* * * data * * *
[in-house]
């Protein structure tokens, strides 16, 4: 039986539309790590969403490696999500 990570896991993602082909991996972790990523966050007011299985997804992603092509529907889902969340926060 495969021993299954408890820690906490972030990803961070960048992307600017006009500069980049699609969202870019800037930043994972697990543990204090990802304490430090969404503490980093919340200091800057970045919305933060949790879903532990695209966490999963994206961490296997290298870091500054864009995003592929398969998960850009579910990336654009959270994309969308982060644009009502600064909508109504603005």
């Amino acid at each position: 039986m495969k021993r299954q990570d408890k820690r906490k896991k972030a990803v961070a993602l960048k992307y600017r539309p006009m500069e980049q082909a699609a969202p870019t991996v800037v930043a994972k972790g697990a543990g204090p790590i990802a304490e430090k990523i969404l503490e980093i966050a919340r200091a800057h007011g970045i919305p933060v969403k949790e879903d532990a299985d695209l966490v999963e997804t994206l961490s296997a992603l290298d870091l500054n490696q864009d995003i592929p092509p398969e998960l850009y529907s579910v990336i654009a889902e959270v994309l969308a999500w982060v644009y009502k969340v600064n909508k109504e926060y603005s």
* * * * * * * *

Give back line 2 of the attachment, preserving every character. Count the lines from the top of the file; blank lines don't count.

């Protein structure tokens, strides 16, 4: 039986539309790590969403490696999500 990570896991993602082909991996972790990523966050007011299985997804992603092509529907889902969340926060 495969021993299954408890820690906490972030990803961070960048992307600017006009500069980049699609969202870019800037930043994972697990543990204090990802304490430090969404503490980093919340200091800057970045919305933060949790879903532990695209966490999963994206961490296997290298870091500054864009995003592929398969998960850009579910990336654009959270994309969308982060644009009502600064909508109504603005």